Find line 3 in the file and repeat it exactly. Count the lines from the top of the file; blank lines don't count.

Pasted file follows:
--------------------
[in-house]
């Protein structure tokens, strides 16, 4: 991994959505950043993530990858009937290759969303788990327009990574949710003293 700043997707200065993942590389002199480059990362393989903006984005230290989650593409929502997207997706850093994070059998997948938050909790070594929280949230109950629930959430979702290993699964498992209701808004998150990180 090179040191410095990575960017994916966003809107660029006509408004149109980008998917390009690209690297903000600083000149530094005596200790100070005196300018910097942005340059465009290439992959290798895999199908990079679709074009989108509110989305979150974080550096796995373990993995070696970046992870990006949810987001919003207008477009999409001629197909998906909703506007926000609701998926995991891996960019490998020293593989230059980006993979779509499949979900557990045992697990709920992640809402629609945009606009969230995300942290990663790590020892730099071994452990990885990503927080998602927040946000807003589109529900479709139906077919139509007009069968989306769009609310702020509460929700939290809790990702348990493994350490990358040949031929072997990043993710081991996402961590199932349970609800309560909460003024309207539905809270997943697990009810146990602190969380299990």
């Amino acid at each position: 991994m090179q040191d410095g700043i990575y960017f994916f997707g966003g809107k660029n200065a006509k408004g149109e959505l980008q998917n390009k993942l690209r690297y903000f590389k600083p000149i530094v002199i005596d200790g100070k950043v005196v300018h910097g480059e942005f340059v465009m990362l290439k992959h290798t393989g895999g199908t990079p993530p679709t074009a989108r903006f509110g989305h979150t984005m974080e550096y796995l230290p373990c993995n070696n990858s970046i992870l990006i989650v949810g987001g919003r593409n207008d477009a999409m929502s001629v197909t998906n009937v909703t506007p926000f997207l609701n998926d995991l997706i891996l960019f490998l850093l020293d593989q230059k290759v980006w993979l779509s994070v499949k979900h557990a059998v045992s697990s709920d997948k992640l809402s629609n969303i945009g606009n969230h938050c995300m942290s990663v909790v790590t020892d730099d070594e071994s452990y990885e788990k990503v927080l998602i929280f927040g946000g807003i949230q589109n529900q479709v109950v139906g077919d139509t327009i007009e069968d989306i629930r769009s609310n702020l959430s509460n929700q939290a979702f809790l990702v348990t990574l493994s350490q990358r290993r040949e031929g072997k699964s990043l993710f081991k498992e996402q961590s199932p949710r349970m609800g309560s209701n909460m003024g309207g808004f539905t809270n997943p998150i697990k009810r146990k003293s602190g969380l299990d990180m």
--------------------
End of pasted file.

């Amino acid at each position: 991994m090179q040191d410095g700043i990575y960017f994916f997707g966003g809107k660029n200065a006509k408004g149109e959505l980008q998917n390009k993942l690209r690297y903000f590389k600083p000149i530094v002199i005596d200790g100070k950043v005196v300018h910097g480059e942005f340059v465009m990362l290439k992959h290798t393989g895999g199908t990079p993530p679709t074009a989108r903006f509110g989305h979150t984005m974080e550096y796995l230290p373990c993995n070696n990858s970046i992870l990006i989650v949810g987001g919003r593409n207008d477009a999409m929502s001629v197909t998906n009937v909703t506007p926000f997207l609701n998926d995991l997706i891996l960019f490998l850093l020293d593989q230059k290759v980006w993979l779509s994070v499949k979900h557990a059998v045992s697990s709920d997948k992640l809402s629609n969303i945009g606009n969230h938050c995300m942290s990663v909790v790590t020892d730099d070594e071994s452990y990885e788990k990503v927080l998602i929280f927040g946000g807003i949230q589109n529900q479709v109950v139906g077919d139509t327009i007009e069968d989306i629930r769009s609310n702020l959430s509460n929700q939290a979702f809790l990702v348990t990574l493994s350490q990358r290993r040949e031929g072997k699964s990043l993710f081991k498992e996402q961590s199932p949710r349970m609800g309560s209701n909460m003024g309207g808004f539905t809270n997943p998150i697990k009810r146990k003293s602190g969380l299990d990180m």